Show What You Know

Bobby Manning Kemper 3

Situation: Whispering Gallery

As a result of their unique elliptical shapes, whispering galleries enable the smallest sound generated at one

focus to be carried across the room to the other focus. The whispering gallery at the Chicago Museum of

Science and Industry is 47 ft 4 in long and 14 ft 6 in wide.

Graph and Math

Center is at (0,0)

Vertices: (-23,65,0) (23.65,0)

Co-Vertices: (0,-7.25) (0,7.25)

Foci: (0,-22.5) (0,22.5)


To find the equation of an ellipse you must first find the vertices and co-vertices. The vertices are the two points of the longer side of the ellipse. Calculate the distance from the center of the ellipse to that point and you will get the number you would use for your vertices The co-vertices are the two points of the shorter side of the ellipse, you will find them the same way you found the vertices. Once you have the vertices and co-vertices and the center you will plug the numbers into the standard ellipse formula which is (ysquared-k)/asquared + (xsquared-h)/bsquared. The letters h and k is the center of your circle and asquared is the vertices and bsquared is the co-vertices. You simply plug the numbers into the equation and that is it.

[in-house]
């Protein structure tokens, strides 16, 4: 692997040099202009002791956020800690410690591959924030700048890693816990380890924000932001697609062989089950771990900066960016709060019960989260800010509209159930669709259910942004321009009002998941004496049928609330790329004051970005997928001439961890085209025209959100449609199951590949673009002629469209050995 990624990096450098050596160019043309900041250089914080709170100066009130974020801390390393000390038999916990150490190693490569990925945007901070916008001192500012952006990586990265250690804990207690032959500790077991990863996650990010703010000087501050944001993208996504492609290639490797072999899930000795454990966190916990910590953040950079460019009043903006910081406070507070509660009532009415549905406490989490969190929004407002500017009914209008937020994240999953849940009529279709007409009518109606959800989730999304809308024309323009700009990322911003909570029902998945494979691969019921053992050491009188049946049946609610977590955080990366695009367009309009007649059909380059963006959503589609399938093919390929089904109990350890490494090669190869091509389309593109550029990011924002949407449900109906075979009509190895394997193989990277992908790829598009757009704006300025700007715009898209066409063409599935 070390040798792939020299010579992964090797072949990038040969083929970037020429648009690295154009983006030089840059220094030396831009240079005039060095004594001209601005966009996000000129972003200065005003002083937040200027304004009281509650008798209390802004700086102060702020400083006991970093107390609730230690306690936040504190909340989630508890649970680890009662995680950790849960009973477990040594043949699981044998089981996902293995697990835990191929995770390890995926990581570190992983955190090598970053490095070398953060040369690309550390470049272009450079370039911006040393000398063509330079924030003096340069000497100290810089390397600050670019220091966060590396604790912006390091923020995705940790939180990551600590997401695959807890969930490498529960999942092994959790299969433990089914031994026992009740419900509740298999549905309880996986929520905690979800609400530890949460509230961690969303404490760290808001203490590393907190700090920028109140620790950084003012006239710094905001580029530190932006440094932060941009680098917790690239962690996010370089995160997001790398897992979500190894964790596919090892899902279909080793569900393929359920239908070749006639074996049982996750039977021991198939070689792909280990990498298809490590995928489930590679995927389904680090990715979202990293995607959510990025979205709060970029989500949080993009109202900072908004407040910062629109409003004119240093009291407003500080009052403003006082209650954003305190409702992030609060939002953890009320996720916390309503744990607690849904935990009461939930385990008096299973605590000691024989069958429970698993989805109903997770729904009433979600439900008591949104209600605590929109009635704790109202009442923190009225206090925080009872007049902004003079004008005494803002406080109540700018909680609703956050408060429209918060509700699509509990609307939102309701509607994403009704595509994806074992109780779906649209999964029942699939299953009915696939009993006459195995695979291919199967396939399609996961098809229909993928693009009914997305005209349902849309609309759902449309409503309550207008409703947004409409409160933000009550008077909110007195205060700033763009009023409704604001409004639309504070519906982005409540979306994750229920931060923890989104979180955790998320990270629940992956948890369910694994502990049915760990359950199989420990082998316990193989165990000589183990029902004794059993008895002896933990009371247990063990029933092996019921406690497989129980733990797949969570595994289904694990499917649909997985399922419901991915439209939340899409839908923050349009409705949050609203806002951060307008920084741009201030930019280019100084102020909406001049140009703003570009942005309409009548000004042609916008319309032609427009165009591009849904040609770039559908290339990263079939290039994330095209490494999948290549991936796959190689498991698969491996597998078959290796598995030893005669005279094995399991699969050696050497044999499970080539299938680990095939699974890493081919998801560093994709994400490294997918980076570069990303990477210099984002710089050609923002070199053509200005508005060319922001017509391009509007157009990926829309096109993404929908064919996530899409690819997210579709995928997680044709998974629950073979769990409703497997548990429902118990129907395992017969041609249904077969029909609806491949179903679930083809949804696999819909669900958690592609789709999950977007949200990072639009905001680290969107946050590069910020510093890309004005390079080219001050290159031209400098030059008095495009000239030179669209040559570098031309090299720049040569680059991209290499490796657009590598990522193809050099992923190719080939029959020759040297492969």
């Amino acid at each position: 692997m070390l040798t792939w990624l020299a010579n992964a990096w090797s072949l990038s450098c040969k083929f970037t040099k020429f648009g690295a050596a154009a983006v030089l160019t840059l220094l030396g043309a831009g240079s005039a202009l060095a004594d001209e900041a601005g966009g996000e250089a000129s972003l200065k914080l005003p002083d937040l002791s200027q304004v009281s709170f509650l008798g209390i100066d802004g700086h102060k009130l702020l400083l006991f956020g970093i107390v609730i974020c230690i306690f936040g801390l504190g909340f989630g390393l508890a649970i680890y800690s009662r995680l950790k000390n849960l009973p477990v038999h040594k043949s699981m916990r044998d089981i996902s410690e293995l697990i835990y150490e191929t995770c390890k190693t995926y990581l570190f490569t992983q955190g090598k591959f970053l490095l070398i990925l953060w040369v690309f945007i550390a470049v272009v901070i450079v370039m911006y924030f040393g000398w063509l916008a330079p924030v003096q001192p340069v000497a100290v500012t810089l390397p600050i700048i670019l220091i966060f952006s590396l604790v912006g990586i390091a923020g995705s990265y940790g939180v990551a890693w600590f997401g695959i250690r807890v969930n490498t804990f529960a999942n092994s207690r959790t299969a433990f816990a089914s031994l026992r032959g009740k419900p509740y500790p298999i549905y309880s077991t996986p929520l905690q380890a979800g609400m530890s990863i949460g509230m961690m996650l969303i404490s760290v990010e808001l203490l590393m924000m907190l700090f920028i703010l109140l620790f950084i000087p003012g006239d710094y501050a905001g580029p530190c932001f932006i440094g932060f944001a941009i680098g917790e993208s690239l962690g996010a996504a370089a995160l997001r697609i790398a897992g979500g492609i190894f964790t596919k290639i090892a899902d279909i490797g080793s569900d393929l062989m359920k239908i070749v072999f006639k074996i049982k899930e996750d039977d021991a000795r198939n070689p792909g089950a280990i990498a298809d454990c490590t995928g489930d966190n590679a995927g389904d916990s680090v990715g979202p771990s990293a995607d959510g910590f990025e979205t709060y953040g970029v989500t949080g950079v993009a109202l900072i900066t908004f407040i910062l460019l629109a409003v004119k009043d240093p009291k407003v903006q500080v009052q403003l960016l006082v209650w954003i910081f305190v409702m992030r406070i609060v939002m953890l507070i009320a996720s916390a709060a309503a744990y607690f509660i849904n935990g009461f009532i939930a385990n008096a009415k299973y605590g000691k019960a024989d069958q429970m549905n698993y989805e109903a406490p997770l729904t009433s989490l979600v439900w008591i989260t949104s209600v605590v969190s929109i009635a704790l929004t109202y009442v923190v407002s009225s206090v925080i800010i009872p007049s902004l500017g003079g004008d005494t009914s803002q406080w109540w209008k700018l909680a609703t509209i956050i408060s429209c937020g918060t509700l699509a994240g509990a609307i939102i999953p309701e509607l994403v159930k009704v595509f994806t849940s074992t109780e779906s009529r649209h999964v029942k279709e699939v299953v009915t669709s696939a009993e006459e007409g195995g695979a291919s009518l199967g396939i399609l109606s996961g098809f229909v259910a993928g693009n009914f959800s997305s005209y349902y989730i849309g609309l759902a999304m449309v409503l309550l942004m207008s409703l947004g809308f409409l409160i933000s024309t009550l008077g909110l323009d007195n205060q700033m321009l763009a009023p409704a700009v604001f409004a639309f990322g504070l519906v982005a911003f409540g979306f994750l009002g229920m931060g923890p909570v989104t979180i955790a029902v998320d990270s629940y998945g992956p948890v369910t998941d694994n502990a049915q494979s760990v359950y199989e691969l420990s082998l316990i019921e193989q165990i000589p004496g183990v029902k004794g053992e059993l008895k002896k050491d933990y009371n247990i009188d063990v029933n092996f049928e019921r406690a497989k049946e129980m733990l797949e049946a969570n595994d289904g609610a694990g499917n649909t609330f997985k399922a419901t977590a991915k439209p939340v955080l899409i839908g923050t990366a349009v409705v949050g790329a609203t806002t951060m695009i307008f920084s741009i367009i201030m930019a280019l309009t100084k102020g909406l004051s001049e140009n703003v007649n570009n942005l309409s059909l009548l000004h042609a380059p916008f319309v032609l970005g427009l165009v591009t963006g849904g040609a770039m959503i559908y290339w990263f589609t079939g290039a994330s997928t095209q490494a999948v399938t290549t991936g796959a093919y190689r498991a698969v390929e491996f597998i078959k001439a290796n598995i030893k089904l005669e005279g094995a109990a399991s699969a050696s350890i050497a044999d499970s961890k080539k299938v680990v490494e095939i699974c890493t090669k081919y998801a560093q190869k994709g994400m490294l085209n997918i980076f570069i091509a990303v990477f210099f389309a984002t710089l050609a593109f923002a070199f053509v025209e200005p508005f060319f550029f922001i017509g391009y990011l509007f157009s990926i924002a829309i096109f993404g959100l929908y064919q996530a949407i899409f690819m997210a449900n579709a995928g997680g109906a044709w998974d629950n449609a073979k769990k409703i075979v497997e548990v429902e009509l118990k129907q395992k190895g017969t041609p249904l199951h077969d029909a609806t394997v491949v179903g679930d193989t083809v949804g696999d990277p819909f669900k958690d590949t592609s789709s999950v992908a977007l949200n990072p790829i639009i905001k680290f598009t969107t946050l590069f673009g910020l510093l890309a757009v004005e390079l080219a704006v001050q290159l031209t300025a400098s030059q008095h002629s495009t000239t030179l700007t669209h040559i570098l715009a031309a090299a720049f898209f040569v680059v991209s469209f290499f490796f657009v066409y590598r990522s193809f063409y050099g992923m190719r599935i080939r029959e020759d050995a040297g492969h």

Situation: Orbit of Venus

The orbit of Venus is nearly circular. An astronomer develops a model for the orbit in which the Sun has

coordinates (-5, 20), the circular orbit of Venus passes through (62, 20), and each unit of the coordinate plane

represents 1 million miles.

Graph and Math

Center is at (-5,20)

Equation of the circle is (x+5)squared + (y-20)squared

Venus is 67 million miles away from the sun

It takes Venus 1,4095.46 million miles to orbit around the sun

Big image


The regular equation of a circle is (x-h)squared + (y-k)squared=rsquared. H and K both represent the center of the circle again and r represents the radius. To find the radius you must use the distance equation which is D=squareroot((x2-x1)+(y2-y1)squared). Once you have the center and radius you just simply plug them into the equation and you're done.